Political Text Message Donation Mess is Wholly Preventable

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Word broke yesterday that carriers are dragging their feet on text-to-donate for political campaigns. The Obama and Romney campaigns and their supporters find themselves completely at the mercy of the wireless carriers.  If those carriers decide not to let people donate to political campaigns via text message there is not a lot that can be done about it. 

While the Obama and Romney campaigns' attempt to use text messaging is currently playing out at the FEC, this all comes back to the FCC.  After all, even if the campaigns win at the FEC, the carriers can still simply refuse to carry the campaigns.  And the fault for that is squarely on the FCC.

For almost five years, we here at Public Knowledge have been asking the FCC to recognize that text messages exist.  The FCC has steadfastly refused to do so.  This has allowed to wireless carriers to write whatever rules they want for text messaging, keeping consumer prices high and limiting the kinds of services available via text.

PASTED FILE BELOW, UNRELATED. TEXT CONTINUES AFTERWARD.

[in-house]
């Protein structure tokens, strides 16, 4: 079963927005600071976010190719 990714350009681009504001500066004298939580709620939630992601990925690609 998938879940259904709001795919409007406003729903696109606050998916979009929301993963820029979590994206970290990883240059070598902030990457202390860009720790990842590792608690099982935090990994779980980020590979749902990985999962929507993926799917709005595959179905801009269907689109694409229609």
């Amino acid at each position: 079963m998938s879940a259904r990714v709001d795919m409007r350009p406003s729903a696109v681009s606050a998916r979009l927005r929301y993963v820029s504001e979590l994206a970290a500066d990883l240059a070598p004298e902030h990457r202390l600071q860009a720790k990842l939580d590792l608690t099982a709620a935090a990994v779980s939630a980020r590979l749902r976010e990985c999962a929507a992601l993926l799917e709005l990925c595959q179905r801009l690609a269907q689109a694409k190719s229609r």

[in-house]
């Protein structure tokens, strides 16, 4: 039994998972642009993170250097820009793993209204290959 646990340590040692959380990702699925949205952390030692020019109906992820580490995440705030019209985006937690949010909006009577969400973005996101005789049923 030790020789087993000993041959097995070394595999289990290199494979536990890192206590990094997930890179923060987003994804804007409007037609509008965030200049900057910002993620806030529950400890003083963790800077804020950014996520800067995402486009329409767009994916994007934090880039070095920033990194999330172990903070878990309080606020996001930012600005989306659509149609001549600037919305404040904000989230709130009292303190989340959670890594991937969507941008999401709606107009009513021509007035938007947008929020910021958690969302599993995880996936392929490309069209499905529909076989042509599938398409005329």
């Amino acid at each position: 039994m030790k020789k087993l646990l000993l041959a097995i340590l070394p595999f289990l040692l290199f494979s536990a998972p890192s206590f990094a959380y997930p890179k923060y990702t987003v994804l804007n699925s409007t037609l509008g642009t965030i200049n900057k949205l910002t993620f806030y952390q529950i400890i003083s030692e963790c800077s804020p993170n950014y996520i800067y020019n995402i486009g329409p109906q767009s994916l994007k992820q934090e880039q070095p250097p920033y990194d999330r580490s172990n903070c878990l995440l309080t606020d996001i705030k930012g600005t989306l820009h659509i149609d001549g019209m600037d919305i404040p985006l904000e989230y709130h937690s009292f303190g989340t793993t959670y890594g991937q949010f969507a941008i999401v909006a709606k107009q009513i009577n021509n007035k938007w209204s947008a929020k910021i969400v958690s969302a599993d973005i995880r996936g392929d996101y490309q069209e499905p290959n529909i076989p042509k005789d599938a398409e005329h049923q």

This lack of oversight manifests itself whenever a carrier shuts down a service just because they disagree with it, or in the fact that carriers keep 30 to 50 percent of every donation as a service fee (keep in mind that many Members of Congress recently called the 3% service fees that credit card companies charged businesses “out-of-control”). 

The state of text messaging is even stranger when you compare it to voice phone calls.  If a presidential campaign wants to set up a bunch of phone numbers so that people can donate, they call up the phone company and get some phone numbers.  In order to do the same thing with text messaging, the campaign has to submit a detailed proposal to all of the carriers, pay thousands in setup costs, and hope that each individual carrier decides to carry the campaign (the video below explains how this all works).  This is ridiculous.

The difference is because, as far as the FCC is concerned, text messaging does not really exist.  There is an FCC process for resolving disputes about phone calls, about radio interference, and even about how much you can be charged for access to a utility pole.  But if you were to bring a text message problem to the FCC they would just stare at you blankly.

The FCC can resolve this tomorrow by issuing an order.  It even has options – finding text messages to be an information service would free the Federal Trade Commission to look into industry practices.  Finding them to be a telecommunications service would give the public a way to resolve problems at the FCC.

Either way, it is well past time for the FCC to grant Public Knowledge’s petition and come to terms with the fact that text messages are real.  That way consumers, not carriers, get to decide how we use text messaging.

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